The second rationalization (that the rejection has freed her to find a more suitable partner) is a case of making it seem ‘not so bad after all’, also called ‘sweet lemons’.
.. A teenager who fails to get a place at a top university tells herself that one of the interviewers on the interview panel was sexist (sour grapes), and that taking a gap year to re-apply is going to give her a precious opportunity to travel and see the world (sweet lemons). The teenager uses these rationalizations to reduce the psychological discomfort of holding contradictory beliefs or thoughts (‘cognitions’), on the one hand the cognition that she is intelligent enough to get into the top university, and on the other hand the cognition that she failed to do so. She could have reduced this so-called ‘cognitive dissonance‘ by adapting her self-image (‘I am perhaps not so intelligent as I thought’), but finds it less challenging to undermine, that is, to rationalize, the inconsistent cognition of her rejection by the top university.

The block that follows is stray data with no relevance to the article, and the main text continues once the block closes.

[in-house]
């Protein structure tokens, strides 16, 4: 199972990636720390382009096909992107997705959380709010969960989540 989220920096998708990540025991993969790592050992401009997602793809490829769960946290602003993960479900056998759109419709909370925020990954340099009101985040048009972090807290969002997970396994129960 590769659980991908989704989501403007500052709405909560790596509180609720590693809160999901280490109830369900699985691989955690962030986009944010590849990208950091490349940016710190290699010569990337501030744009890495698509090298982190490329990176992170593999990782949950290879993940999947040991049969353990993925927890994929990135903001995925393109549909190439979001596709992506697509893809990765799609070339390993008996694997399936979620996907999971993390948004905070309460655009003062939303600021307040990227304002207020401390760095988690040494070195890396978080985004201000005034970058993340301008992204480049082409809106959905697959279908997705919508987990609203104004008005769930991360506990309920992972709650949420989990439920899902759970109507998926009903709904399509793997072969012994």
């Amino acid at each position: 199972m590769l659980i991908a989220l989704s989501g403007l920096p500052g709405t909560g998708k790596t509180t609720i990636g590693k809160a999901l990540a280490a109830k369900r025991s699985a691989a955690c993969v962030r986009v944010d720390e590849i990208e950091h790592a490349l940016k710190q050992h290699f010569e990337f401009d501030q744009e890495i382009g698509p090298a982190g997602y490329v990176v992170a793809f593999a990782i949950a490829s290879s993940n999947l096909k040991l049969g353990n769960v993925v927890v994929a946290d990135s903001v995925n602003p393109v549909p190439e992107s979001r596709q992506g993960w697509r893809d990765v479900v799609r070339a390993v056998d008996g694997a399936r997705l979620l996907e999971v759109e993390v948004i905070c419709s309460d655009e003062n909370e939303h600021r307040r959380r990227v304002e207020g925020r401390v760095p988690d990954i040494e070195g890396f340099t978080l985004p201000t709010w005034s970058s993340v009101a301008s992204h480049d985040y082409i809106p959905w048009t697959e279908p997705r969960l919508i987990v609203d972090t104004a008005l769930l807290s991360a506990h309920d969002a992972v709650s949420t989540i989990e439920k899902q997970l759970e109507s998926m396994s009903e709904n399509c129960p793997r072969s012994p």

.. Rationalization is used to great comic effect in Candide: Or, Optimism, the satirical masterpiece of the 18th century Enlightenment thinker Voltaire. The novella is an attack on Leibniz’s philosophy that our world is the best of all possible worlds
.. it was a thing unavoidable, a necessary ingredient in the best of worlds; for if Columbus had not caught in an island in America this disease, which contaminates the source of generation, and frequently impedes propagation itself, and is evidently opposed to the great end of nature, we should have had neither chocolate nor cochineal…